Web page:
"Yes, you most definitely are." Gazing up into his beloved face, she couldnít resist saying, "Itís been so long. Can we talk for just a little while?"

He hesitated, afraid that if he stayed he could never leave her, but then he nodded. He would take the chance. His heart and his eyes needed to feast on her precious and beloved presence. Guiding her to a nearby stone bench, he sank down beside her. They spoke for several minutes about the tunnels and those who lived there. Soon he had her laughing at one of Mouseís more outrageous inventions. "Oh, Iíll bet Father and William were livid. All those tomatoes gone to waste."

"Yes," he agreed, smiling. "They went back immediately to canning in the old-fashioned way."

"Oh, thatís priceless. I wish I had been there to see it." She caught her breath and dropped her eyes. She should never have said that. Trying to explain, she continued, "Itís been so long since Iíve heard anything about the tunnels. What with Peter retired and moved to Arizona, I have no way of learning if everything is all right Below. I canít move around as inconspicuously as I once did. The media is with me constantly."

"Yes, I have seen your pictures in the papers."

She was ridiculously pleased that he followed her exploits in the newspapers that the Helpers supplied to him. Teasingly, she said, "Oh, so you follow the rich and famous?"


"But of course. My life needs some spice in it."

"Oh Vincent, Iím sorry, I didnít mean to imply . . ."

"I know you didnít." Suddenly, he blurted out, "Why did you leave me when I needed you so?"

"Father . . ."

"I might have known," he interjected bitterly.

"No, no my love, donít blame him. It was my decision. He just agreed with me that it was safer for you if I never came back."

"You made the decision!" he said with disbelief.

"Yes," she answered defensively. "And I would do it again to keep you safe."

"But I needed you and there was no one."

"I stayed as long as I could until . . ."

"You told me how you had used your love to bring me back, and I railed at you unmercifully for doing that," he interrupted.

She looked away from him and nodded.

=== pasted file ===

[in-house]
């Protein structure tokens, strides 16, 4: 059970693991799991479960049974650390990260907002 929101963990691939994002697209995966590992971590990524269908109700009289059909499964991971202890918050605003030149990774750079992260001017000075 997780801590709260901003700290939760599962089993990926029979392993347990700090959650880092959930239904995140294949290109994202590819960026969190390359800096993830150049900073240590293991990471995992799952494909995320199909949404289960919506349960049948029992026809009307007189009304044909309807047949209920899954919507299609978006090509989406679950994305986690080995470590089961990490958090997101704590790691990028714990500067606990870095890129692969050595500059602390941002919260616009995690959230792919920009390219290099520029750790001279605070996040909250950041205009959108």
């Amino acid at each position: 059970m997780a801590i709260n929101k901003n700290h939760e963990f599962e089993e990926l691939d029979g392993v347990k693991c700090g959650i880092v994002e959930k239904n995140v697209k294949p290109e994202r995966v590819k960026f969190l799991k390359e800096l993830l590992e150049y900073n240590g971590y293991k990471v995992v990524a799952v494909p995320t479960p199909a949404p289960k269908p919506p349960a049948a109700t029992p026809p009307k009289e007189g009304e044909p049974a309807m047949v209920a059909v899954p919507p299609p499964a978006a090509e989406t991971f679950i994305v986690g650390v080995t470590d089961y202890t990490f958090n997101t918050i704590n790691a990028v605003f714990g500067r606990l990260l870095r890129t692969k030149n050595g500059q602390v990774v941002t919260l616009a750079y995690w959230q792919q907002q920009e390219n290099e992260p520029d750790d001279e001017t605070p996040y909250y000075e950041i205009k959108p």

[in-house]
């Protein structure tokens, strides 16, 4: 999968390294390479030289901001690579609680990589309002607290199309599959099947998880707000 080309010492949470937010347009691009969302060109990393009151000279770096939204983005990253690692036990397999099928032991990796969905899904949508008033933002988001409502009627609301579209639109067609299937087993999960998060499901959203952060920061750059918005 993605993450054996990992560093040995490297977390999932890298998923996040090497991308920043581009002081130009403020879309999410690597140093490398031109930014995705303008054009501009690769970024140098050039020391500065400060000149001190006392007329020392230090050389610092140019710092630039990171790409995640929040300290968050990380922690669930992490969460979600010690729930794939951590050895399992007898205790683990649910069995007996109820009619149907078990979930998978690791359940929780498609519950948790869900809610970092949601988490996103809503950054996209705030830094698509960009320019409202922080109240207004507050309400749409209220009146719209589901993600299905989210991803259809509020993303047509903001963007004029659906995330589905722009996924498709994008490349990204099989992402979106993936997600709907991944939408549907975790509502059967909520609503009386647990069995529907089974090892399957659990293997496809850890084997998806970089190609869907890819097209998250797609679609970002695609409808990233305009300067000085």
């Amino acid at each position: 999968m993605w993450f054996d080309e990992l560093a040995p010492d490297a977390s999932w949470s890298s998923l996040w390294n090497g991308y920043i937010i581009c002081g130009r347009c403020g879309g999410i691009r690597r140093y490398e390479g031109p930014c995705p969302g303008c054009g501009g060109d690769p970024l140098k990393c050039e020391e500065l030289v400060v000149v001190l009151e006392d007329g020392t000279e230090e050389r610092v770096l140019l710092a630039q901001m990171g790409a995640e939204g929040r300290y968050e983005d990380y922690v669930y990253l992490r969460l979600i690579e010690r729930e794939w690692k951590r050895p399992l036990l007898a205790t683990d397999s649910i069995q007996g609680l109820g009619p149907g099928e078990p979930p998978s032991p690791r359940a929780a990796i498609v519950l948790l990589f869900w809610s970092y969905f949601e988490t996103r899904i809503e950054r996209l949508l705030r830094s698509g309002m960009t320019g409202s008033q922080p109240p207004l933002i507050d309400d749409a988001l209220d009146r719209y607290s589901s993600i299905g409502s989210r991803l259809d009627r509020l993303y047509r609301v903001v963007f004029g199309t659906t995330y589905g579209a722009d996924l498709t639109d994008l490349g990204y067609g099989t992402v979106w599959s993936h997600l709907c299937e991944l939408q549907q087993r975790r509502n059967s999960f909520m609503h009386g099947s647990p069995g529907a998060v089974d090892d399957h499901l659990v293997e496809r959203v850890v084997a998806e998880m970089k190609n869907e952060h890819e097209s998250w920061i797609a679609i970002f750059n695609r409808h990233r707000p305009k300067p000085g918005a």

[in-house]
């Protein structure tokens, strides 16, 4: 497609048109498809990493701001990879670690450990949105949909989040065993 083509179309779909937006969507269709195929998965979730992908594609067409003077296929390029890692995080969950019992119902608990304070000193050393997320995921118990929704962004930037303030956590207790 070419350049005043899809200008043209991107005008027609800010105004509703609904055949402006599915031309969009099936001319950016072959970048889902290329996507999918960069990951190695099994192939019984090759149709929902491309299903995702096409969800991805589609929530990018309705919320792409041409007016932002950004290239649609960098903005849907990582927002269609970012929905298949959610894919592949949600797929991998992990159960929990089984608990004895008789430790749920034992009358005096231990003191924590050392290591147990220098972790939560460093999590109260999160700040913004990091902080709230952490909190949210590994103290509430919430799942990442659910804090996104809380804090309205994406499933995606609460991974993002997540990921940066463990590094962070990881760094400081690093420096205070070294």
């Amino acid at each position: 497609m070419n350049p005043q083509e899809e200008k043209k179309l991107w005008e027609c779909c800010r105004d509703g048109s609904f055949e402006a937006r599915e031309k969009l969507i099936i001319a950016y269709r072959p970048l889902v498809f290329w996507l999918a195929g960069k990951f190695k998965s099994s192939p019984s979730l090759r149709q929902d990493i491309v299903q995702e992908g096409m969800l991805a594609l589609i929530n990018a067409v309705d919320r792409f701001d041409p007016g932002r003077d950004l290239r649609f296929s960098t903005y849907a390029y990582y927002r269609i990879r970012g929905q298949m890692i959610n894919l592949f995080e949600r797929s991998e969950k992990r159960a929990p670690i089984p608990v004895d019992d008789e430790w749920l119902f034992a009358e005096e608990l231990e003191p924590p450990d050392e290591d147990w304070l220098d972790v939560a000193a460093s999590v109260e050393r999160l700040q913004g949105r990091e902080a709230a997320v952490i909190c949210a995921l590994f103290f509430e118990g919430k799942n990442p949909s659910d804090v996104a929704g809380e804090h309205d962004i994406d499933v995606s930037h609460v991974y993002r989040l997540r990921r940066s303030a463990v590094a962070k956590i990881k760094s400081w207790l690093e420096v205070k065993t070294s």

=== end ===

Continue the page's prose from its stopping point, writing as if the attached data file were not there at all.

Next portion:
"Surely you must know that I was berating myself for putting you in that position."

"Yes," she answered softly, "I know. But then you said something that hurt me even deeper."

"That there should be no chance of anyone ever being like me."

She nodded again, unable to speak.

"And I was driving you away then because I knew how much you wanted a child."

"Yes."

"But within six months you returned with a child and married Joe." This he said in complete bafflement.

"Yes," she said so softly that even with his excellent hearing he almost missed her confession.

"The child is yours?" he asked quietly, still curious after all these years.

"Yes."

"Joeís?"

"No, Joe adopted him."

Vincentís head snapped up and he gazed at her sharply. "Then who is the father?" He paused and reconsidered, "No, donít answer that. I have no right to ask. It is your life."

She couldnít keep the truth from him any longer. "Oh, but you do, Vincent." Laying a serious hand on his arm, she quietly but fervently asked, "Donít you know? Havenít you seen pictures of him?" She sat back and waited for him to find the truth.

He nodded, and his eyes took on an incredulous look as he pictured the boy in his mind: tall for his age, robust, unruly honey gold hair, eyes the color of aquamarine, slightly slanted, and high cheekbones.

She watched with gladness as she saw the knowledge dawn in his eyes. "Yes," she whispered. "He is your son."

"My son," he said in a daze.

"Yes."

Stunned, he stared at her. "When, Catherine? How?"

When she grinned at him, he blushed and dropped his eyes. "You know what I mean," he muttered.

"Yes, I do. Iím sorry for teasing you," she answered soberly. "Remember all that I told you about what happened in the cave?"

He shuddered and nodded.

"How?" Smiling softly as she remembered their one and only time of complete intimacy, she said, "We loved, Vincent. We loved and it was glorious. Nothing has ever approached the wonder of that one night."

As she spoke of their night of love, the floodgates to his memories opened and he remembered. He took a deep breath of intense joy and whispered, "Oh Catherine, it was wonderful. I remember. I remember it all."